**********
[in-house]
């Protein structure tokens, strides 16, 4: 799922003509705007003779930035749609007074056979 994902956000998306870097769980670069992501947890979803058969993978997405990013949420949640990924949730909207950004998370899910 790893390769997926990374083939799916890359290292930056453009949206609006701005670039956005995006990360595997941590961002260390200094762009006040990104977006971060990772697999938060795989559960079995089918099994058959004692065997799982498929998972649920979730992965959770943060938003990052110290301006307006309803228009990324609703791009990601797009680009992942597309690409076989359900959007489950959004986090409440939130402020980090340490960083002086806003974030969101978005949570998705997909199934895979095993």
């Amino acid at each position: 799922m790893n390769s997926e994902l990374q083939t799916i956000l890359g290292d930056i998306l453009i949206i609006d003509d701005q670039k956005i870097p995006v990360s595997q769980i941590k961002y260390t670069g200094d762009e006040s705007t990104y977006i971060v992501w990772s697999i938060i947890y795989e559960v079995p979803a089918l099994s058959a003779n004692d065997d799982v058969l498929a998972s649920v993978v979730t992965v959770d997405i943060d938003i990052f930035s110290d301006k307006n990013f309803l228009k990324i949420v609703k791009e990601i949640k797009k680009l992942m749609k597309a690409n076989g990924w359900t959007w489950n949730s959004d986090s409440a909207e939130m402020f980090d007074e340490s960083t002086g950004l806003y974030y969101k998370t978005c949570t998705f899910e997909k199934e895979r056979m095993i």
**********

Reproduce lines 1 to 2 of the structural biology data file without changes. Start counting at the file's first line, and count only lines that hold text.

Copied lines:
[in-house]
């Protein structure tokens, strides 16, 4: 799922003509705007003779930035749609007074056979 994902956000998306870097769980670069992501947890979803058969993978997405990013949420949640990924949730909207950004998370899910 790893390769997926990374083939799916890359290292930056453009949206609006701005670039956005995006990360595997941590961002260390200094762009006040990104977006971060990772697999938060795989559960079995089918099994058959004692065997799982498929998972649920979730992965959770943060938003990052110290301006307006309803228009990324609703791009990601797009680009992942597309690409076989359900959007489950959004986090409440939130402020980090340490960083002086806003974030969101978005949570998705997909199934895979095993």